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Heisenbergs uncertainity principle for an electron

  1. Sep 26, 2012 #1
    1. The problem statement, all variables and given/known data
    The speed of an electron is measured to within an uncertainty of 2e4 m/s. What is the size of the smallest region of space in which the electron can be confined?


    2. Relevant equations
    Diracs Constant=ΔxΔp
    p=mv

    3. The attempt at a solution
    what I did was (Diracs Constant)/mv = Δx, (1.054560653e-34)/((9.109e-31)(2e4))=6nm this is this incorrect but I dont understand why?
     
  2. jcsd
  3. Sep 27, 2012 #2
    Hi,
    I am not sure, I may be wrong.
    Use Heisenberg uncertainty principle:
    [tex]\Delta x \Delta p ≥ \hbar/2.
    [/tex]
    The given value is not the speed of electron. It is the uncertainty of speed.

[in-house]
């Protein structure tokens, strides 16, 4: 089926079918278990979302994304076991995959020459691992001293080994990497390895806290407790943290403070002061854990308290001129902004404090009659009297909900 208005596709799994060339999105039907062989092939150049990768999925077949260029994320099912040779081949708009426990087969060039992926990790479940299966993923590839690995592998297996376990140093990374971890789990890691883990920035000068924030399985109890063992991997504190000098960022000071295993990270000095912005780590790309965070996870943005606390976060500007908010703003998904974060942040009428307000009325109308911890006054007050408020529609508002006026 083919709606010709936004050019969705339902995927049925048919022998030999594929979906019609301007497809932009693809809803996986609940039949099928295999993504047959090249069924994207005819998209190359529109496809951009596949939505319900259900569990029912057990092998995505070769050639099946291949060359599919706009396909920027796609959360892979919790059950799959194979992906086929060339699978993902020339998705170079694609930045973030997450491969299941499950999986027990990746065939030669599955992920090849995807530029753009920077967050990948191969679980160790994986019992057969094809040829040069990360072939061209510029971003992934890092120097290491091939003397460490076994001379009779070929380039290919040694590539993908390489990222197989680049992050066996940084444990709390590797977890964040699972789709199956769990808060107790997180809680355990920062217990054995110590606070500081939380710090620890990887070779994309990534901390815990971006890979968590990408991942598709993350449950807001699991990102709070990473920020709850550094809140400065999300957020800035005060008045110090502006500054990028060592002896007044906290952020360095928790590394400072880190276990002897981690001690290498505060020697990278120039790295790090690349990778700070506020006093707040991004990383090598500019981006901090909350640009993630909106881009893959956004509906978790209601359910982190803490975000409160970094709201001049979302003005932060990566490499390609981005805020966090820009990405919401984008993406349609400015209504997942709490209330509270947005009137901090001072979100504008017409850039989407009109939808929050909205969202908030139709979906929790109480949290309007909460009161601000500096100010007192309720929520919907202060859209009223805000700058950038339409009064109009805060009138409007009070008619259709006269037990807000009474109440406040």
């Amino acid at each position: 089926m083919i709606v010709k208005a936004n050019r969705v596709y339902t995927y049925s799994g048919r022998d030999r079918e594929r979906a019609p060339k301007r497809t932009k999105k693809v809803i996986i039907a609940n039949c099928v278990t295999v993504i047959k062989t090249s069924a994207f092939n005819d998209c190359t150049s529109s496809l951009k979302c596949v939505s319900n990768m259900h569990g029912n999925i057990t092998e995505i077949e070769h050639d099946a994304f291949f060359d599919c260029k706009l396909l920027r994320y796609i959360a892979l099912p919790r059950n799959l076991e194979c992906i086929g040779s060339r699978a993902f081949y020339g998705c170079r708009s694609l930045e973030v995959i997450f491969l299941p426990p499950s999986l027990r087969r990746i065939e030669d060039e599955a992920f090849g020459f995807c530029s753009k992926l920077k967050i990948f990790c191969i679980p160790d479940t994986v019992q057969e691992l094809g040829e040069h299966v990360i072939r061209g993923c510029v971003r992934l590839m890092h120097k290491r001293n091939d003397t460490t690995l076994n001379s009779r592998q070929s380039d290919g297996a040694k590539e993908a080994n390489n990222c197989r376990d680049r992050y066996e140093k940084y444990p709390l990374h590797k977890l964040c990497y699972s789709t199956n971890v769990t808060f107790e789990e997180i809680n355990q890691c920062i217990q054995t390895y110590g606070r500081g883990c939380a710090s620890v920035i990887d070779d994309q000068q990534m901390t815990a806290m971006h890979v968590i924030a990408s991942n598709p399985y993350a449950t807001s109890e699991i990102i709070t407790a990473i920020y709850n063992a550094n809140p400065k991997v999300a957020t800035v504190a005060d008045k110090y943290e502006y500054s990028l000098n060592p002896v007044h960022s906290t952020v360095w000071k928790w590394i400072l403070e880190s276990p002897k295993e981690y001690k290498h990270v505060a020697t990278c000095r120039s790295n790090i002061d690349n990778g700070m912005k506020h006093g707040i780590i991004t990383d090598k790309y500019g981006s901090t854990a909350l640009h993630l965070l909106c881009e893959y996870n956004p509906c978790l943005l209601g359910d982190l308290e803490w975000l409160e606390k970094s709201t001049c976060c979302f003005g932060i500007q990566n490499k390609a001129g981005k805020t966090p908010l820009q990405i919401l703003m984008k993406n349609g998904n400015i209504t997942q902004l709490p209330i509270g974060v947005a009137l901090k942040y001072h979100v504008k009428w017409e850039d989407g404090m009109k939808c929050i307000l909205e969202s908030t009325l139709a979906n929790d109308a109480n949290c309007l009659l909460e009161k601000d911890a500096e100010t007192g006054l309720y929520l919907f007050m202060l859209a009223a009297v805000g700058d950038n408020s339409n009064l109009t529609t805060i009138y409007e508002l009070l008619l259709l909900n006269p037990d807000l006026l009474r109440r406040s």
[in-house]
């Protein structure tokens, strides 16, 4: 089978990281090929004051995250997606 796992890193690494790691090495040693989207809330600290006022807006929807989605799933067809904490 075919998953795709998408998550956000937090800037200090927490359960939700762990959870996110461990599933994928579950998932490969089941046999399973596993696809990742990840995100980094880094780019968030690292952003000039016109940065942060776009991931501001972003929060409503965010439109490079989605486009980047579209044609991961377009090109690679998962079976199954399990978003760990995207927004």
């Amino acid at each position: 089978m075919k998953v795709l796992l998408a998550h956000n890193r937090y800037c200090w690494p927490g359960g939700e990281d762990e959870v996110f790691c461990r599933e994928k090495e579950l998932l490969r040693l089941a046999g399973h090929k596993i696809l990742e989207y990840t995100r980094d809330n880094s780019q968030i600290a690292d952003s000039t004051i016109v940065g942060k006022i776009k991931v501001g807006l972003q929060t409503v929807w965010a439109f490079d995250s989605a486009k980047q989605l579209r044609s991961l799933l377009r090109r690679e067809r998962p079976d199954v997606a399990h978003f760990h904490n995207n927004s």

Got it?
     
  4. Sep 27, 2012 #3
    Hi. Not value but only order of value has meaning in this situation. Order of nano meter seems fine. What is the 'correct' answer you have got?
     
  5. Sep 27, 2012 #4
    Sweet springs the correct answer is 5.8nm what I get is 6nm I know it's so close but it's not what I'm getting. Rajini given the uncertainty of speed how then would I find speed go the electron so I can find p.
     
  6. Sep 27, 2012 #5
    Ok I'm starting to think I got the right answer after using wolfram I get 5.78 I am starting to think my calculator has some kind of rounding algorithm
     
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